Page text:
Making CONTACT; a five-part mini-series celebrating and profiling anti-poaching K9 Units in South Africa’s nature reserves has been created and launched by Hill’s Pet Nutrition with conservation partners.
The series tells the personal stories of five of the dogs and their handlers – the companionship, perseverance and connection between them and the important link with our natural environment. It also raises awareness of the important protected areas, highlighting the key organisations and dedicated individuals working on the ground together to protect our natural heritage.
“This series tells more than just the story of anti-poaching work, instead bringing to light the human and animal story that environmental challenges arise from, and the important connections that can help provide solutions”, says Zama Ncube of Wildlife ACT’s Community Conservation Programme Manager.
“This heart-warming series not only recognises the amazing role that these dogs play in protecting our natural heritage but also their incredible handlers who, through their commitment to working with the dogs, are making a real difference in the fight against poaching,” says Dr Guy Fyvie, Veterinary Affairs Manager at Hill’s Pet Nutrition.
Support from Hill’s Pet Nutrition
Currently, Hill’s Pet Nutrition sponsors over 46 dogs in the K9 Unit in the Kruger National Park, two in Hluhluwe-iMfolozi Park and 14 in other parks around the country.
“There are substantial costs involved with training, feeding and looking after the health of the K9 unit dogs and Hill’s Pet Nutrition has proudly been sponsoring the units with food, equipment and healthcare for the last decade,” says Dr Fyvie.
Johan de Beer, K9 Manager, Kruger National Park of South African National Parks, says that this generous ongoing donation is a great help in training and maintaining these dogs so that they can perform at their very best. “We hope that by highlighting the work these dogs are doing, South Africans will help us to keep paws and boots on the ground and expand our K9 units.”
How Wildlife ACT is involved
As a long term conservation partner of Ezemvelo KZN Wildlife, Wildlife ACT has provided support in the establishment and funding of the Hluhluwe iMfolozi Park K9 Unit. Through this partnership, funds raised through the Making CONTACT campaign and series (in collaboration with Ezemvelo KZN Wildife, SANParks and Project Watchdog) will be directed to the K9 conservation units of both SANParks and Hhluhluwe iMfolozi Park.
“The key to success of any K9 Unit is consistency over the long term, with dedicated handlers and dogs learning and understanding the landscape and the specific working environment of the park. It is great to be able to support the Unit and ensure all the elements of the Park’s strategy are enabled.” said Mark Gerrard, Managing Director of Wildlife ACT.
Ezemvelo KZN Wildlife:
Hluhluwe-iMfolozi Park, situated in KwaZulu-Natal, is often referred to as the ‘birthplace of Rhino’ as it was this area where the Southern White Rhino was saved from the brink of extinction, over half a century ago. Under threat from poaching, the Park must continuously adopt and adapt methods to protect the species and ensure this crucial population is conserved into the future.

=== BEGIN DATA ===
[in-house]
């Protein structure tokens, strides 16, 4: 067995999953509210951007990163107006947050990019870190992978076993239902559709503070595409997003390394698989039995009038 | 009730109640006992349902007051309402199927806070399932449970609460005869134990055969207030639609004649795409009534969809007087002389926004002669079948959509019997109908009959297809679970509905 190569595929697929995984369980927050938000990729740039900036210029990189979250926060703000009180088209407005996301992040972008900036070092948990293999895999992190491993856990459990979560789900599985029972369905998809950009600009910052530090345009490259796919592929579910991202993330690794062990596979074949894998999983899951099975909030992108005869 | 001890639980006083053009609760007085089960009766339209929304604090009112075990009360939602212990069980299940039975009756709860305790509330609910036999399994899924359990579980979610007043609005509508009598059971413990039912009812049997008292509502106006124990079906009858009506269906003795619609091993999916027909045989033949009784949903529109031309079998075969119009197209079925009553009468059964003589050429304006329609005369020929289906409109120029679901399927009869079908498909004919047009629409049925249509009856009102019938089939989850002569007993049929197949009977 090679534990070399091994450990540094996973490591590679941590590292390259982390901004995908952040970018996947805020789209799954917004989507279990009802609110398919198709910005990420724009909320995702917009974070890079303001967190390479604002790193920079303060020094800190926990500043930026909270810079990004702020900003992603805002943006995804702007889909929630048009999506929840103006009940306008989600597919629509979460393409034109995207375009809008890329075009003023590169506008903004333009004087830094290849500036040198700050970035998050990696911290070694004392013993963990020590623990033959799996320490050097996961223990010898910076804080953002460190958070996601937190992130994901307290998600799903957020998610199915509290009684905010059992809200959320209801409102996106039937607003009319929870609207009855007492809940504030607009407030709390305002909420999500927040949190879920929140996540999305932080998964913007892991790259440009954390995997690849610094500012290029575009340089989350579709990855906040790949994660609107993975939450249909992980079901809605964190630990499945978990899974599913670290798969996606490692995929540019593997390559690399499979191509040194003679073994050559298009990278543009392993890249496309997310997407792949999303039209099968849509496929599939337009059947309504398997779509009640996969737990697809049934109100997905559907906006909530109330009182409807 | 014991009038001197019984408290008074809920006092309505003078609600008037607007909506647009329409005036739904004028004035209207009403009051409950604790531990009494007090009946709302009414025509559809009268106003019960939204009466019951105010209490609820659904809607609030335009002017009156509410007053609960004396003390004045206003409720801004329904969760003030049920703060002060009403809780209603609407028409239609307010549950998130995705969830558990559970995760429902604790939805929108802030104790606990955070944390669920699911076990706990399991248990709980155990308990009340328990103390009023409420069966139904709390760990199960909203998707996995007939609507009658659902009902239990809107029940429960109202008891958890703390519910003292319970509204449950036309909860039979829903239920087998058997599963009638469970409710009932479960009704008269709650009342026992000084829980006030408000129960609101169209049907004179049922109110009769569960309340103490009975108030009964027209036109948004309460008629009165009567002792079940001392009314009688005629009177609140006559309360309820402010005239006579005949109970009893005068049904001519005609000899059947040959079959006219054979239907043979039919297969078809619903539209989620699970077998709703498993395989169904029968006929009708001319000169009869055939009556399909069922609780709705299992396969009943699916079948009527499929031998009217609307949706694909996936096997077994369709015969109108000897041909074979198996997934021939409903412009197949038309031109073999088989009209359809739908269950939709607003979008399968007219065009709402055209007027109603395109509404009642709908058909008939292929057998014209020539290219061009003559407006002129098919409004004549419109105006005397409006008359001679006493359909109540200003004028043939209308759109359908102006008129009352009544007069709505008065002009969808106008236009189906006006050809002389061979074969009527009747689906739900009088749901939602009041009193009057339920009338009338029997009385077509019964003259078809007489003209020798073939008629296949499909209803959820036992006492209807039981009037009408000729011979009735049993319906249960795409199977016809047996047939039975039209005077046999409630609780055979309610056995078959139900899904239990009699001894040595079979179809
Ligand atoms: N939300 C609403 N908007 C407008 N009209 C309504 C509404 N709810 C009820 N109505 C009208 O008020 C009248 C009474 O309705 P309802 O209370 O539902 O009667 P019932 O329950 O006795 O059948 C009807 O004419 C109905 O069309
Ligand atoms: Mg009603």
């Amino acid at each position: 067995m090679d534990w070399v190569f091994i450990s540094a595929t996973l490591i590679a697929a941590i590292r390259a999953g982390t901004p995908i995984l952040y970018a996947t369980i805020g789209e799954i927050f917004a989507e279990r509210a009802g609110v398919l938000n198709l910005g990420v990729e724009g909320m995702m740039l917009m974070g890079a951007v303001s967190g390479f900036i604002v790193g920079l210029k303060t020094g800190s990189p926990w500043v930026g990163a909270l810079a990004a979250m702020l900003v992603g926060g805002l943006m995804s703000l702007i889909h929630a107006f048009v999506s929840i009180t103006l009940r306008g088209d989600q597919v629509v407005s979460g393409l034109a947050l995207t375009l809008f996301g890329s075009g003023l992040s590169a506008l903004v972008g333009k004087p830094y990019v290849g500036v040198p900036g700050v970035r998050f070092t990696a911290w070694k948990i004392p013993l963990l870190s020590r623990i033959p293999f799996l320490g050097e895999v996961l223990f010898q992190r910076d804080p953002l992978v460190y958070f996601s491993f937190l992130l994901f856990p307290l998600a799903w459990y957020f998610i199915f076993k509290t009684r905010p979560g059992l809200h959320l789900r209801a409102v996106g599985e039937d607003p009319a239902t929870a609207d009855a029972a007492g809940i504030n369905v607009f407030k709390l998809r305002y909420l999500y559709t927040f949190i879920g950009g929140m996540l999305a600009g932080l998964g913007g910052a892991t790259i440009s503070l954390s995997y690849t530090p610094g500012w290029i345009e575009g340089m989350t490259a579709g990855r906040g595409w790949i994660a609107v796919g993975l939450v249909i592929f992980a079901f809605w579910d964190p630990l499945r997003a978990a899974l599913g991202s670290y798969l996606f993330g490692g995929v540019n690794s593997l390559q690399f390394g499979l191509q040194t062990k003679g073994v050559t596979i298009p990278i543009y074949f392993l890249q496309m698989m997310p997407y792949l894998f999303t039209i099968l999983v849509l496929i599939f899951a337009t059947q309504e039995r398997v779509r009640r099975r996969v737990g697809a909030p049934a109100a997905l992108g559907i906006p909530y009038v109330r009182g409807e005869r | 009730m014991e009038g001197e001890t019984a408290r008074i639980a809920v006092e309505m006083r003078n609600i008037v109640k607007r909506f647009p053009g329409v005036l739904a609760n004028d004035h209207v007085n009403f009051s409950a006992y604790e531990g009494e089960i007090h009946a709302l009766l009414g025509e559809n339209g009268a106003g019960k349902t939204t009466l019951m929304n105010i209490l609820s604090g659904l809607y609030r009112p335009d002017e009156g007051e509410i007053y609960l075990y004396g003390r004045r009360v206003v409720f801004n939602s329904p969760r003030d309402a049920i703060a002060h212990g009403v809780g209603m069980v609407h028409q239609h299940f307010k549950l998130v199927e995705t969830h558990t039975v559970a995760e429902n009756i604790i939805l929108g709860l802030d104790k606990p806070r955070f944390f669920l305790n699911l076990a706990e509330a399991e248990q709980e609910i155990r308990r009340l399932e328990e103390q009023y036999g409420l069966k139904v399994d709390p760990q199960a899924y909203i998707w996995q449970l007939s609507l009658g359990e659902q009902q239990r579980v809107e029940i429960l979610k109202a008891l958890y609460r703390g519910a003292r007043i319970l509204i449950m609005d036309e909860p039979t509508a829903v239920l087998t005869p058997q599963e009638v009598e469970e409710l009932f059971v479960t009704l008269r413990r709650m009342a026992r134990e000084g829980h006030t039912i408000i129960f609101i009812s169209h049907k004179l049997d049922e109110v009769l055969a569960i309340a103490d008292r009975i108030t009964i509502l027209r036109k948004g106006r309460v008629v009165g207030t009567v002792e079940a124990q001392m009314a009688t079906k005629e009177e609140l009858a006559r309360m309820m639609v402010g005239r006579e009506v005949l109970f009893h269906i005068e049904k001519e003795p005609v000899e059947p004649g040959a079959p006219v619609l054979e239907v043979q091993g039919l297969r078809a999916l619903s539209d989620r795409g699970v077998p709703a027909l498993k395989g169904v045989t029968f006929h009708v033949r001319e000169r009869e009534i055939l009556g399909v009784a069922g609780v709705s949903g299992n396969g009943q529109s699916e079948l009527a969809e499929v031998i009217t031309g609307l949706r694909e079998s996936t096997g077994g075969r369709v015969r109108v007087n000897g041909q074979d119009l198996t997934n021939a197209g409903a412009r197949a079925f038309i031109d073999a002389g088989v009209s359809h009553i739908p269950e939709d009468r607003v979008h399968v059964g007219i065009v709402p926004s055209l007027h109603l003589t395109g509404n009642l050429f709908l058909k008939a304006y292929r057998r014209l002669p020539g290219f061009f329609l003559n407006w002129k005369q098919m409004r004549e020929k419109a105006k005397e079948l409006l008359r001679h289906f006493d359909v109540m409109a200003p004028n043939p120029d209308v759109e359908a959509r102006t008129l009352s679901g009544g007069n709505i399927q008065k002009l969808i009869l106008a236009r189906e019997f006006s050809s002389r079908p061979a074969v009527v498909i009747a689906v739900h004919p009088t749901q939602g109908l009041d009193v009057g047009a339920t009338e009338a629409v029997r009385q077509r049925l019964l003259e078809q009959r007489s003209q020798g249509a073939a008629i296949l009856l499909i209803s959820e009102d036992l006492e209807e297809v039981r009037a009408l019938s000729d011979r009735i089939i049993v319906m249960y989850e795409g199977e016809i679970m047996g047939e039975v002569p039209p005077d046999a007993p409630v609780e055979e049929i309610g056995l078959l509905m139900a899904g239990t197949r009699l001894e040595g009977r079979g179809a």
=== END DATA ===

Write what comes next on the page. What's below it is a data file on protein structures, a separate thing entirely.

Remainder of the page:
The Park is home to the largest population of Rhino outside of the Kruger National Park and is managed by the Provincial Conservation Authority, Ezemvelo KZN Wildlife. The Hluhluwe iMfolozi K9 Unit was revamped in 2020, and at present has two handlers and two Doberman/Bloodhounds breeds called Ghost and Gecko. This breed, classified as cold scent dogs, has the ability to follow scents that are up to eight hours old.
“The K9 unit has an incredible success rate and the deterrent factor of having such a unit on site can never be underestimated,” says Dennis Kelly, Makhamisa Section Ranger, Hluhluwe iMfolozi Park, from Ezemvelo KZN Wildlife.
“The K9 anti-poaching unit is considered a game changer for South African National Parks,” says De Beer. Since its inception in 2012, the unit in the Kruger National Park has grown from three to 46 dogs. Following great success, the project was extended to other national parks with a total of 60 dogs now working around the country.
“Well-trained dog breeds such as Bloodhound, Belgian Shepherd and Malinois are perfectly suited to track poachers and to detect firearms, ammunition and wildlife products that enter and exit through park gates,” says De Beer.
A short synopsis of the Making CONTACT episodes.
The full series can be viewed by visiting this link:
Episode 1: Ghost Trail – amongst the brutal reality of conservation, caring companions are formed.
Episode 2: Life Line – anti-poaching K9 teams risk their lives every day. The dogs’ heightened senses and body language become invaluable to their handlers. The risks are real, and the outcome is unpredictable.
Episode 3: Together United – the fight against poaching cannot be tackled individually. In order to achieve success anti-poaching units need the help of a team.
Episode 4: S.E.A.M. team – an ongoing silent war within our tranquil oceans is taking place. As humans we tend to create a commodity out of our national heritage.
Episode 5: Disconnect. Reconnect. – to connect with our natural environment is to learn from it, to respect it and to love it.
Together with Hill’s Pet Nutrition, South Africans are being called upon to help keep paws and boots on the ground by donating to the K9 anti-poaching units. Donations can be made here with all proceeds going to the SANParks K9 Unit and Ezemvelo KZN Wildlife K9 Units.
“Helping to protect and conserve our planet and wildlife is of global importance for Hill’s Pet Nutrition. The wild areas and their inhabitants is where we go to keep our spirit alive and need to be conserved for generations to come,” says Dr Fyvie.
Images by Casey Pratt of Love Africa Marketing
Series production by Love Africa Marketing
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